Credit-for-sex scam cases jumped from five between July and September last year to 285 for the same period this year.
It gets worse.
Between July and December last year, there were 66 credit-for-sex scam cases. In the first six months of this year, there were 640.
For e-commerce scams, numbers jumped from 613 cases in the first half of 2014, to 1,015 cases in the same period this year.
The total amount of money cheated was about $3.79 million.
It has become so bad that the Norton Cybersecurity Insights Report released on Nov 24 this year found 80 per cent of Singaporeans worry they will be a victim of online crime.
He spends over $1,300 on gift cards to meet 'sexy teen'
Seduced by unsolicited sexy pictures sent to him via the free messaging application WeChat, John (not his real name) sent over $1,300.
The 55-year-old never saw his money again.
Colleagues had introduced him to WeChat as a way of making new friends.
In late October, someone claiming to be a student in a local university started chatting with him.
John said: "She looked so innocent and decent (in the WeChat display picture), I never expected it to be a scam."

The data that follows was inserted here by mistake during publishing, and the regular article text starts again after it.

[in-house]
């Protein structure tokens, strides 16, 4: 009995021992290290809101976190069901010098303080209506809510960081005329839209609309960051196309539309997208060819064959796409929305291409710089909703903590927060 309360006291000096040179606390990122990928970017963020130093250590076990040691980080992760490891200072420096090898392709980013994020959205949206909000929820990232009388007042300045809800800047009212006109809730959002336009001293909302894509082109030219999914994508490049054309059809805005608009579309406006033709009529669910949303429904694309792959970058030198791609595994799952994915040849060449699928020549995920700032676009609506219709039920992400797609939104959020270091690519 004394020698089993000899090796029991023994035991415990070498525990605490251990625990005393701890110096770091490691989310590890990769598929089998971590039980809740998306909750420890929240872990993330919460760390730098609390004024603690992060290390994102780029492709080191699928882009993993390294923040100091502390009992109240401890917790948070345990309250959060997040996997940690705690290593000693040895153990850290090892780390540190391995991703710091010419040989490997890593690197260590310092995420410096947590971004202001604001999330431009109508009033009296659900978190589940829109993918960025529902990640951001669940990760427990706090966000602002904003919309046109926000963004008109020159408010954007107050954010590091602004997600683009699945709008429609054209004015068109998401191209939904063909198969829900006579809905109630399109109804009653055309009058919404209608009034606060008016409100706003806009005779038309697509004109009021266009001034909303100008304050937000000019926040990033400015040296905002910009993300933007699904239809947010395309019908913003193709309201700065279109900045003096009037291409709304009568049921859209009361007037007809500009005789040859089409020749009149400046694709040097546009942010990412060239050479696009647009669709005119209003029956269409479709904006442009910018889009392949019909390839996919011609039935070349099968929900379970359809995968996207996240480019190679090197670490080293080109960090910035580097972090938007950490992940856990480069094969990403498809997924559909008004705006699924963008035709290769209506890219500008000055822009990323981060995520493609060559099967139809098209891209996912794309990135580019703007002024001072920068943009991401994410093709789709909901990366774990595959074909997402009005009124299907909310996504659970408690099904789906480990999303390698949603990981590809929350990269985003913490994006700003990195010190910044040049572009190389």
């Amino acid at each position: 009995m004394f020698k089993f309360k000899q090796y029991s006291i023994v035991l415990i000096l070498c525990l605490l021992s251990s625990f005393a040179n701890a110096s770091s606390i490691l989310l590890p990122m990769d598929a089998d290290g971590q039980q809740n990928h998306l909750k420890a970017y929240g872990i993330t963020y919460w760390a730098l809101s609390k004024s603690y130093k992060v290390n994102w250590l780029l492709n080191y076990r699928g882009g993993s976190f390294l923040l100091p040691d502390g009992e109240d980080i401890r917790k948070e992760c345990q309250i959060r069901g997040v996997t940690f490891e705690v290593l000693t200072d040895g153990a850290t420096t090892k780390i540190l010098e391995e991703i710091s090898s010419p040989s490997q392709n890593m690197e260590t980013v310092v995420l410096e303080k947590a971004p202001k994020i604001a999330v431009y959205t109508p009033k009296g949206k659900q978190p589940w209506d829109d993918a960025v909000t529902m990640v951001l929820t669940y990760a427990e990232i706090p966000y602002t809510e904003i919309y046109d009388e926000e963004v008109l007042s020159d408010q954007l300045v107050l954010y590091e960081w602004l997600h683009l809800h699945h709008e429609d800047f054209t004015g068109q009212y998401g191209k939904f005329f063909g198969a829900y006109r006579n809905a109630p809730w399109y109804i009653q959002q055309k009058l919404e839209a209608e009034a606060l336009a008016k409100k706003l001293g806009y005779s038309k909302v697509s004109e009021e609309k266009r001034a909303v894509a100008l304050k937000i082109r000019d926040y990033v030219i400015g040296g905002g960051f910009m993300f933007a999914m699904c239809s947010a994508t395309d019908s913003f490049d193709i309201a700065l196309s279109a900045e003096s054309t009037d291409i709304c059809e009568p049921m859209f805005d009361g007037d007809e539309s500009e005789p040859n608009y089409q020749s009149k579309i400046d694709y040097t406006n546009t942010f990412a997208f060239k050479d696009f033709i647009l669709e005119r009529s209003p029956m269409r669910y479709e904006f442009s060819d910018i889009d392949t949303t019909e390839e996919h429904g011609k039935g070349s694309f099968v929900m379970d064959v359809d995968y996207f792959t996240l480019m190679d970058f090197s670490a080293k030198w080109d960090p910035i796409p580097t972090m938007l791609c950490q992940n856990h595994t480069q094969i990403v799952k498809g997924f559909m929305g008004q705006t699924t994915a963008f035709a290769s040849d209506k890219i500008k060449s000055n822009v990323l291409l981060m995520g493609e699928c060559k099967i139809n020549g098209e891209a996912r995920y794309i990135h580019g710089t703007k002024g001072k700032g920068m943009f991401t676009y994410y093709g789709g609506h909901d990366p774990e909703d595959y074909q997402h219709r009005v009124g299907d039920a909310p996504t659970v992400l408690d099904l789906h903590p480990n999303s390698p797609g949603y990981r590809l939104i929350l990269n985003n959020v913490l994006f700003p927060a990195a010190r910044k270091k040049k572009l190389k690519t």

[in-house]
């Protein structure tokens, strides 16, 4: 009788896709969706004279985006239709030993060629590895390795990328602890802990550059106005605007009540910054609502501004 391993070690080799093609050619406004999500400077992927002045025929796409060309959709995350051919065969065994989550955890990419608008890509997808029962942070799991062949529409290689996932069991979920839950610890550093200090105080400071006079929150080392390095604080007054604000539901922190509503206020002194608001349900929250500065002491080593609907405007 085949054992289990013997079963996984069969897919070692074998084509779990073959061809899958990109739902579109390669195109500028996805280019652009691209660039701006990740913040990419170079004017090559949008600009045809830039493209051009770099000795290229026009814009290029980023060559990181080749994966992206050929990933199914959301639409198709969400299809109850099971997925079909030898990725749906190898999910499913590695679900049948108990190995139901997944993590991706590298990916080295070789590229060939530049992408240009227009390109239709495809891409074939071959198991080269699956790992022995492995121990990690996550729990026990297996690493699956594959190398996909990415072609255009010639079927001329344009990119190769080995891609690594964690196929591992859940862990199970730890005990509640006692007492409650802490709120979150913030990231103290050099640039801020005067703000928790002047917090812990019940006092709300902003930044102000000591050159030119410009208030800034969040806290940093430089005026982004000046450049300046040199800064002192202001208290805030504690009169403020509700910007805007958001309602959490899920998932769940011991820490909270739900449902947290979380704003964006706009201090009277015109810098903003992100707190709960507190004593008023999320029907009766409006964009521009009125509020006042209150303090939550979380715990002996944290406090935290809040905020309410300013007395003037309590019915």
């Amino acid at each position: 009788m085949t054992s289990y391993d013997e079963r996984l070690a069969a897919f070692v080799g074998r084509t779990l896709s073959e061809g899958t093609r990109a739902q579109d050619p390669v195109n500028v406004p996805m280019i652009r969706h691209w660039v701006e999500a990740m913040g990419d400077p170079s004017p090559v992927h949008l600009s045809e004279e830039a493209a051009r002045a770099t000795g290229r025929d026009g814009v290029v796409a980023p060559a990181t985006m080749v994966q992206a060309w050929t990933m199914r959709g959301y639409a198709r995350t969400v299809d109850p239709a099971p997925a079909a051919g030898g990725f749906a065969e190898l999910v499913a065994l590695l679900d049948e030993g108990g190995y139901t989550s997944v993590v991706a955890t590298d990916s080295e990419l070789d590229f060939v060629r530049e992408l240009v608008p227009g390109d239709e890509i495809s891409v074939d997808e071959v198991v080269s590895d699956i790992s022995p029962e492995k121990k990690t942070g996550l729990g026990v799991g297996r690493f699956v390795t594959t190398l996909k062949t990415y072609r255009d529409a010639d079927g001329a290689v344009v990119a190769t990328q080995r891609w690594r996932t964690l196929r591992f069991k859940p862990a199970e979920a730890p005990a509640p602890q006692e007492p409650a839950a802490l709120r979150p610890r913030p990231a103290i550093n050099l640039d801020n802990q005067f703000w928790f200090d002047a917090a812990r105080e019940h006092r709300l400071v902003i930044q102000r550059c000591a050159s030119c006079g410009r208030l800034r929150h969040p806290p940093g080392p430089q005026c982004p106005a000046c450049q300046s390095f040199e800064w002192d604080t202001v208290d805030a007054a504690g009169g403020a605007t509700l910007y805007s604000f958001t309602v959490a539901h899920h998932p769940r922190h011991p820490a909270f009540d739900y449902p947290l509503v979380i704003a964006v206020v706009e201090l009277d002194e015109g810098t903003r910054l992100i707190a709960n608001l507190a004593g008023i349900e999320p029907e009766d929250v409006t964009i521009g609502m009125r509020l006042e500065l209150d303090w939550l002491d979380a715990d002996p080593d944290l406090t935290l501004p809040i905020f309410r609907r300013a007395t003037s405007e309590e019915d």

After befriending him for eight days, the student told him she needed him to help buy iTunes gift cards for her studies.
A serial number on the back of the iTunes card will let a user download music, movies, games or apps, according to the card's value.
She also told him she would meet him at 10pm near his place, as long as he bought the card for her.
But after he bought the first card, which cost $150, her "big brother" started messaging John, telling him to pay an additional fee to meet her.
He told John to snap pictures of the serial number on the iTunes cards, so they did not have to meet physically.
Altogether, John bought nine cards, hoping he would finally meet her.
But at around 1.30am, he became suspicious because more than three hours had passed and he had not met the girl.
When John refused to continue buying more cards, the "big brother" started sending threatening messages and even pictures of his "past victims" to scare him.
When John still refused, the girl went back online and started sending sexy pictures to seduce him into buying even more cards.